pandemic, and behind all of this is an extremely low vaccination rate. when delta arrived in moscow like it did everywhere else, over the summer we went from a period of lax restrictions into heavy restrictions quickly as cases exploded. and so we saw the introduction of a vaccine passport system. this was supposed to motivate people who in general russia has very strong vaccine skepticism like in the west, but for russian reasons. largely, but the point i'm getting at is russia's vaccination rate even after the delta wave this summer and the efforts to get the vaccine rollout is 30% uptick. it looks like right now we're going to go into another restrictive period, but russia is going to look at a very dark winter coming our way. >> and they were publicizing how effective their vaccine was. they're one of two vaccines. they were the first one to come up with a vaccine and yet, 30% of the population has so far
taken it. matt, it's great seeing you. thank you for being with me this morning. >> the national women's soccer league rocked by allegations of harassment and abuse. we're going to walk you through the allegations and tell you who has been tapped to investigate them when we come back. ♪ ♪ ♪ aloha! isn't this a cozy little room? sorry your vacation request took so long to get approved, so you missed out on the suite special. but lucky for you, they had this. when employees are forced to wait for vacation request approvals,it can really cramp their style. i'm gonna leave you to it. um, just— with paycom, employees enter and manage their own hr data in a single, easy-to-use software. visit paycom.com and schedule a demo today. (man 1) oh, this looks like we're in a screen saver. (man 2) yeah, but we need to go higher. (man 1) higher. (man 2) definitely higher. (man 1) we're like yodeling high. [yodeling] yo-de-le-he... (man 2) hey, no. uh-uh, don't do that. (man 1) we should go even higher!
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an investigation against coaches in the u.s. women's soccer league. they are investigating reports of players subjected to harassment and abuse often by their male coaches. joining me now with more is our correspondent sam brock. sam, good morning. what else are the allegations showing? >> jose, good morning. we know the accusations stem from 2010 when roek riley was the coach of the portland thorns and include verbal abuse accusations. some players saying he would comment on their sexual orientation, weight, personal lives. they also include accusations of sexual coercions. several saying they felt compelled to participate in sexual acts they didn't want to. he has denied the allegations. it's interesting to note in 2015 he was investigated and opted not to be renewed but he was hired by another team as head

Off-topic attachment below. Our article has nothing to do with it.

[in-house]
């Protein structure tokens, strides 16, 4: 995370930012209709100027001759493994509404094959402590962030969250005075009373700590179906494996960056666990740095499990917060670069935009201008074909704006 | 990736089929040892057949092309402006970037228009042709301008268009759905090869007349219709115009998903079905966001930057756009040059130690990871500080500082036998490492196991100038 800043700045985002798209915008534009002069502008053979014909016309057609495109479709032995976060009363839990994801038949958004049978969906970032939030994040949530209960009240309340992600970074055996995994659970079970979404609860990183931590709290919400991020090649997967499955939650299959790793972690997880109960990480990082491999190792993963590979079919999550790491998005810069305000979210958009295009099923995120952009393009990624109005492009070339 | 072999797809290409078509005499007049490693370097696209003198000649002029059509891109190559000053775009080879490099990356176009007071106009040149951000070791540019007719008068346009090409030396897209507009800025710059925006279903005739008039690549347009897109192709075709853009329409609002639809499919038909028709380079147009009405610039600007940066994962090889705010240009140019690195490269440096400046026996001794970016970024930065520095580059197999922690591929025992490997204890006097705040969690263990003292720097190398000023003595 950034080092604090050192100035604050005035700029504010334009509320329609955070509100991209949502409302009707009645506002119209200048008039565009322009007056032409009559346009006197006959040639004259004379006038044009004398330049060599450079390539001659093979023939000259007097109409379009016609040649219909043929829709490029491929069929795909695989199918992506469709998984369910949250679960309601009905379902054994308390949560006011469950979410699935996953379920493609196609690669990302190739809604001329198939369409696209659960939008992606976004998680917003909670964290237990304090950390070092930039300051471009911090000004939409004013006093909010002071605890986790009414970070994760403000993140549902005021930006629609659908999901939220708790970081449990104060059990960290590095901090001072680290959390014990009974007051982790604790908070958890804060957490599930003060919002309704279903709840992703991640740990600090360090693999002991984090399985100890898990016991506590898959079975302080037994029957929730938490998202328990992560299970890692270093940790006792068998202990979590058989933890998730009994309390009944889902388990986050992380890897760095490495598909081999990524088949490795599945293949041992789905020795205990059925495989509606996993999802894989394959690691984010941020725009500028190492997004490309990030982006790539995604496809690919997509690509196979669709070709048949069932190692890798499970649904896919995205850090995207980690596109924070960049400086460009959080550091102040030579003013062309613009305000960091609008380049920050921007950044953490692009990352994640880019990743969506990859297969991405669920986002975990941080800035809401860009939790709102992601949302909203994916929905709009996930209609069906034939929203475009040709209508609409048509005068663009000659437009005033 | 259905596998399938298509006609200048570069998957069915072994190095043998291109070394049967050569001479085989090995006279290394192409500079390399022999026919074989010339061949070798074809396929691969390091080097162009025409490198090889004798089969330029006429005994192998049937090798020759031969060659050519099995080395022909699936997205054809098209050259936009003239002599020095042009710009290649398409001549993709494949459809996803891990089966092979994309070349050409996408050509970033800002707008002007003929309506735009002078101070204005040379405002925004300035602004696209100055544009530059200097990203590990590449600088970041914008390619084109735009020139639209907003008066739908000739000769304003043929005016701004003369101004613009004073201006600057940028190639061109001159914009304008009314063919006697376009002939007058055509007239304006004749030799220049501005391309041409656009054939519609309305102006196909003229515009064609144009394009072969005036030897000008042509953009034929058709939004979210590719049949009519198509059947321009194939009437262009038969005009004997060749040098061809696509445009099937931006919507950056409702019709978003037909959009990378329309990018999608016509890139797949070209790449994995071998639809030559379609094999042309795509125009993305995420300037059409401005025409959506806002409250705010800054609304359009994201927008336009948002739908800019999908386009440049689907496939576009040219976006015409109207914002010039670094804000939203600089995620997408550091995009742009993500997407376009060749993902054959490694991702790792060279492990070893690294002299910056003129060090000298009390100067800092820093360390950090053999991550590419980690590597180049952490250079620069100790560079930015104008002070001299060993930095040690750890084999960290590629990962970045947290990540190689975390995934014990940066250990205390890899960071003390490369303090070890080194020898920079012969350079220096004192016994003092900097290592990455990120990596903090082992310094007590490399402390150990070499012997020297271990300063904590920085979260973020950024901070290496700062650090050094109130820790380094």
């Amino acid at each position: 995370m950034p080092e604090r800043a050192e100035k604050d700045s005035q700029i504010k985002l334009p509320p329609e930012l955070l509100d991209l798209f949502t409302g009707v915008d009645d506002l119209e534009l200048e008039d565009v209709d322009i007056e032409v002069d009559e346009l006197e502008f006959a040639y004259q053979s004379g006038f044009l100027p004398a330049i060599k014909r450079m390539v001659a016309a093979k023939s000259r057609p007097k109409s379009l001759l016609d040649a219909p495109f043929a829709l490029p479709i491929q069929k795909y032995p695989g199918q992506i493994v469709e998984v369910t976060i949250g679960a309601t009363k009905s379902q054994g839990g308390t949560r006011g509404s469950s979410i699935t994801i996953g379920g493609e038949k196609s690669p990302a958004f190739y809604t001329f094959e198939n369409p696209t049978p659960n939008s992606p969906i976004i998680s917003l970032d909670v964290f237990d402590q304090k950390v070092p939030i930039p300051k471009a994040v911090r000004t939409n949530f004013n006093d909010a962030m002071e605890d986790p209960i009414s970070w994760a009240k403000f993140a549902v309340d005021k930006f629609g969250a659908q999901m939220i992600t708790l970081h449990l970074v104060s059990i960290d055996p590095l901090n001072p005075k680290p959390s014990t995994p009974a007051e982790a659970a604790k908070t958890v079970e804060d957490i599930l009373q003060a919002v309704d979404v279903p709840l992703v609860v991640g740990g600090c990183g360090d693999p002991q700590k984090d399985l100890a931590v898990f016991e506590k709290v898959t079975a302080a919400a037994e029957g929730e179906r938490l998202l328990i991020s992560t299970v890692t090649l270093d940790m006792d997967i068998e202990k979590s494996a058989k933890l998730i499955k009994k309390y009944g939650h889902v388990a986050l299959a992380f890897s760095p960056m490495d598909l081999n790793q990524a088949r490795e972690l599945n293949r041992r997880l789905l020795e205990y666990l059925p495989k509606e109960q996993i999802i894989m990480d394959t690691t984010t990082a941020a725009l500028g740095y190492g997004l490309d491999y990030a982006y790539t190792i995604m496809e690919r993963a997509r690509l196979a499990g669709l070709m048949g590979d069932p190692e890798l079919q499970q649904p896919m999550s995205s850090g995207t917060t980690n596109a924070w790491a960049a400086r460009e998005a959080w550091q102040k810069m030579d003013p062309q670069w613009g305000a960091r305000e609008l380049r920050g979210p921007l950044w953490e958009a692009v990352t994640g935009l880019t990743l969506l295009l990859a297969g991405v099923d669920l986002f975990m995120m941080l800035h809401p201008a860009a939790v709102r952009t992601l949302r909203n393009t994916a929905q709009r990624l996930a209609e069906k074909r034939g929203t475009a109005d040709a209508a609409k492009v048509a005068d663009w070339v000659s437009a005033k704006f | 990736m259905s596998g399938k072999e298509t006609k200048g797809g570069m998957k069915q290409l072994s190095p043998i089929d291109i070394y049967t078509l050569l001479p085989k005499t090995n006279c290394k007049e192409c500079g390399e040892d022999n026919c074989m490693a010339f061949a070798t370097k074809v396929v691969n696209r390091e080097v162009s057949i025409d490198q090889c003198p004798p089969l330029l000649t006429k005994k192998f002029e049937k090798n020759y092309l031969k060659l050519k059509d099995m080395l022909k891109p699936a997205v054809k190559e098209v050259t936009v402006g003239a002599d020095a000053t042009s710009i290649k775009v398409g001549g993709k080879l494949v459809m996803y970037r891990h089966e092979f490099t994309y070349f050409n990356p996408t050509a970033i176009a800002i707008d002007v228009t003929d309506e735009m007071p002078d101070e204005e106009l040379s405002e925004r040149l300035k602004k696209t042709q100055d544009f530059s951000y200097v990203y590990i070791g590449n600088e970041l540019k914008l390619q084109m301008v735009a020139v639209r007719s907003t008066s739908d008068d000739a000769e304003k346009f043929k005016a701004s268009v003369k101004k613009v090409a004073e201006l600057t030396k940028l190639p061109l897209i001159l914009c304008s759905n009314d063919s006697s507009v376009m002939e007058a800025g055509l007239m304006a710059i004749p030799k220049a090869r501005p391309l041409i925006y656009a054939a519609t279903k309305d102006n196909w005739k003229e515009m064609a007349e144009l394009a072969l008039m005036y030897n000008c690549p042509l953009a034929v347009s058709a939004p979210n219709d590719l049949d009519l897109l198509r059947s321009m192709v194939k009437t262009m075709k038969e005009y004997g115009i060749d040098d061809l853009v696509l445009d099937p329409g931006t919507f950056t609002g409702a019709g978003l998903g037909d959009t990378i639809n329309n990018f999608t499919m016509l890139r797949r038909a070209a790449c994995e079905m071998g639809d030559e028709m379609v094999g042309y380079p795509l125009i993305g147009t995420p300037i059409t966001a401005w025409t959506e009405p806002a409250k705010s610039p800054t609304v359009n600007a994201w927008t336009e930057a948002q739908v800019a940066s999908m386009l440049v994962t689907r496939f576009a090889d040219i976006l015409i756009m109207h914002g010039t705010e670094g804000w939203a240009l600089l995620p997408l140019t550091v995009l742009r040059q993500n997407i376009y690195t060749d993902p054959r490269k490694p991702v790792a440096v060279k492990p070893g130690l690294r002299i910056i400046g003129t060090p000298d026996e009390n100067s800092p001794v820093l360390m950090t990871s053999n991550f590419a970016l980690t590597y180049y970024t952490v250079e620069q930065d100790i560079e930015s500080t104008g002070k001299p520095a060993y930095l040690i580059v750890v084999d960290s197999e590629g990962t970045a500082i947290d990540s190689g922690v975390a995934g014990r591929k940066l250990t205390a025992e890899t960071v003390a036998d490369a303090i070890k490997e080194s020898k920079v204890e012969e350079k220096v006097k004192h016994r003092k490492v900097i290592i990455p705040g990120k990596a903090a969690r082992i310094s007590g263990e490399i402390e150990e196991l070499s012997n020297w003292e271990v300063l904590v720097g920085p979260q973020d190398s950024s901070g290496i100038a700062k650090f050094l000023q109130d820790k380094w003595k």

coach shortly thereafter. it's one of the reasons players here are infuriated. they call this an institutional failure on all levels. here's erin mccloud, a player for the orlando pride and what she had to say. >> i think what is the most shocking of that is people were willing to hide this, and cared more about how they look, how their club looks, their reputation than protecting the player's health and mental well being. and until we have a club or -- in our organization that is willing to do that, to put the players first, then no player in this league is going to feel safe. >> reporter: jose, you mentioned those multiple investigations. the league has outlined a few things they're going to look for. one of them is an independent review of all the policies at the league and club level to look at those anti-discrimination and
harassment policies that were put into place. the policy was only implemented in 2021. the investigations also will be looking historically at complaints that were filed and they're going to reopen the 2015 investigation against coach riley to see perhaps what they missed. a lot of work to do as it is also worth noting three out of ten coaches in the league, 30% of the national women's soccer leagues coaches were dismissed since august because of cause or accusations of abuse. >> that wraps up the hour for me. you can always reach me on twitter and instagram at jdbalart. thank you in the privilege of your time. craig melvin picks up with more news right now. good monday morning. craig melvin here from new york
city. this hour we are on white house watch. president biden's agenda hangs in the balance along with the stability of the u.s. economy. roughly 15 minutes from now the president is set to talk about the debt ceiling. that's because in just two weeks the united states is on track to default on the loans. and calling that catastrophic would be an understatement. it's warned mortgage payments would go up and car loans and credit card payments. it would be more expense toif live in america. secretary yellen writing we would emerge from this crisis a permanently weaker nation. why don't we have a deal and what will president biden say about it moments from now? also this hour, tracking an urgent environmental disaster off the coast of southern california. 126,000 gallons of oil flooding the ocean, polluting the water. the air, and the coastline.